Posted by Richard Wilder
Associate General Counsel, IP Policy
Sure, a lot of acrimony often accompanies the discussion of IP issues. Current conventional wisdom teaches that intellectual property is all about exclusion, while warm and fuzzy terms like “sharing,” “free” and “open” have – in many contexts – become associated with unrestricted access and hostility toward IP.
Yet this modern narrative, casting IP as a barrier to sharing, ignores history and the role that IP actually plays. Before IP, people used a variety of means to secure the benefits of innovation and creativity, including force, government-granted trade monopolies, and secrecy. Aspects of all three were combined, some argue, in medieval Europe’s guild system, which obsessively imposed secrecy to prevent dissemination of industrial knowledge outside the guild, while also making competition with the guild illegal, just for extra protection.
In part, modern patent systems were adopted to weaken incentives toward trade secrecy by offering limited legal protection to inventors, but only if they publicly disclosed both the invention and how it works.
The choice has never been between IP and freedom or between IP and openness. While IP certainly isn’t a panacea, at least it enables relative openness and sharing by creating incentives for the disclosure and dissemination of technology. In doing so, it provides a legal framework within which companies and individuals can collaborate more efficiently and pursue their collective goals. IP also provides an international framework that reduces both the cost and the risk of technology transfer.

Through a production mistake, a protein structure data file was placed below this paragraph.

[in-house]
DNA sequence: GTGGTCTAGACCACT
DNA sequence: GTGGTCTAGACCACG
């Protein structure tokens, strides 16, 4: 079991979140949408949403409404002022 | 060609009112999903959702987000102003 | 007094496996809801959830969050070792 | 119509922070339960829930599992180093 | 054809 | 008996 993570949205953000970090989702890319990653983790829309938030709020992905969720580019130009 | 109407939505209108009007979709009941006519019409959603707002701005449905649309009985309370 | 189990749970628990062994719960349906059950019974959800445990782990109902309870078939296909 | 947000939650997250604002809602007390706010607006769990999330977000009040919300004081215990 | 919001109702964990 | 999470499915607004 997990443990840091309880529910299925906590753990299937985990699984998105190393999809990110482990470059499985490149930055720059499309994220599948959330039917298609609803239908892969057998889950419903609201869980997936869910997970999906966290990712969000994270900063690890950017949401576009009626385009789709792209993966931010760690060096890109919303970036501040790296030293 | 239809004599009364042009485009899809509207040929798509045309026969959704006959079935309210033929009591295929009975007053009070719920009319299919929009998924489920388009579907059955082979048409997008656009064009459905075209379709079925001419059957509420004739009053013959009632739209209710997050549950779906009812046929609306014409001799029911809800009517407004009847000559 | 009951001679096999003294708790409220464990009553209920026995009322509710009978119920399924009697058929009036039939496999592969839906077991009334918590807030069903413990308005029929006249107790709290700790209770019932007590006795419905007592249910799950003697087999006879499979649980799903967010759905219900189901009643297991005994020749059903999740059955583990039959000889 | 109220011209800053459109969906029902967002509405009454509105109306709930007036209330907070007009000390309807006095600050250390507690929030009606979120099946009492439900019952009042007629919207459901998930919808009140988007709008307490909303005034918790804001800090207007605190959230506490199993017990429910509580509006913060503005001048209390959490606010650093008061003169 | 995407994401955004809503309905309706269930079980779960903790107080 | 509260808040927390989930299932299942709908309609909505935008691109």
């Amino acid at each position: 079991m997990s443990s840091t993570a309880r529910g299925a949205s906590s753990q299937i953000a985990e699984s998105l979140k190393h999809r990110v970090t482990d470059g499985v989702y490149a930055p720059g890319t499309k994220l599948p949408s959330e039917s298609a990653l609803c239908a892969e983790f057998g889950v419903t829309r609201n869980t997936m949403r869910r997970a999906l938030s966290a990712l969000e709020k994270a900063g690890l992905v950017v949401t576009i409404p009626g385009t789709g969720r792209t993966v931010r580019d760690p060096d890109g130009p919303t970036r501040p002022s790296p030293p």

To paraphrase Churchill’s famous characterization of democracy, IP is perhaps the worst mechanism for driving open innovation and economic development except for all the others that have been tried from time to time. In the words of Francis Gurry, Director General of the World Intellectual Property Organization (WIPO):
Innovative technologies are creating a truly global society. The intellectual property system is part of this linking process. It facilitates the sharing of information – such as the wealth of technological know-how contained in WIPO’s free data banks. It provides a framework for trading and disseminating technologies. It offers incentives to innovate and compete. It helps structure the collaboration needed to meet the daunting global challenges, such as climate change and spiraling energy needs, confronting us all.
So, do celebrate World Intellectual Property Day. Maybe even have a hot dog.